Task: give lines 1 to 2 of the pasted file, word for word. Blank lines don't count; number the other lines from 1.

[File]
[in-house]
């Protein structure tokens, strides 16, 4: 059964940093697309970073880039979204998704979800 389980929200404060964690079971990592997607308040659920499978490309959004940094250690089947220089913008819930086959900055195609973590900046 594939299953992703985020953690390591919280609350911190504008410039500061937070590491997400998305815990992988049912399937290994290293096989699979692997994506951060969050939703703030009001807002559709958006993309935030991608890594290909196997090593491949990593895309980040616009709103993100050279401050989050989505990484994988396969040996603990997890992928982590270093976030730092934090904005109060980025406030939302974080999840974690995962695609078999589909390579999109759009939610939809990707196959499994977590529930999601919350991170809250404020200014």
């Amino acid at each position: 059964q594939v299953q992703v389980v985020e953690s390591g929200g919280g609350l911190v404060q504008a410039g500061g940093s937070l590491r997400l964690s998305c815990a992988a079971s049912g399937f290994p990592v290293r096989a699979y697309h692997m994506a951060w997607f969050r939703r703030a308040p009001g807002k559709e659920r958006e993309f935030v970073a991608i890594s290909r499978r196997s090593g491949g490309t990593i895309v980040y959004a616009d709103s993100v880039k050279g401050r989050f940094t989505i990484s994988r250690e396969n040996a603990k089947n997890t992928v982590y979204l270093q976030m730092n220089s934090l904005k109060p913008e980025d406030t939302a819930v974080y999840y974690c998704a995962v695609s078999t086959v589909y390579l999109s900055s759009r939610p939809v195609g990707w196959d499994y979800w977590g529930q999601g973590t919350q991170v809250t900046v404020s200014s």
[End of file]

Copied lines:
[in-house]
């Protein structure tokens, strides 16, 4: 059964940093697309970073880039979204998704979800 389980929200404060964690079971990592997607308040659920499978490309959004940094250690089947220089913008819930086959900055195609973590900046 594939299953992703985020953690390591919280609350911190504008410039500061937070590491997400998305815990992988049912399937290994290293096989699979692997994506951060969050939703703030009001807002559709958006993309935030991608890594290909196997090593491949990593895309980040616009709103993100050279401050989050989505990484994988396969040996603990997890992928982590270093976030730092934090904005109060980025406030939302974080999840974690995962695609078999589909390579999109759009939610939809990707196959499994977590529930999601919350991170809250404020200014």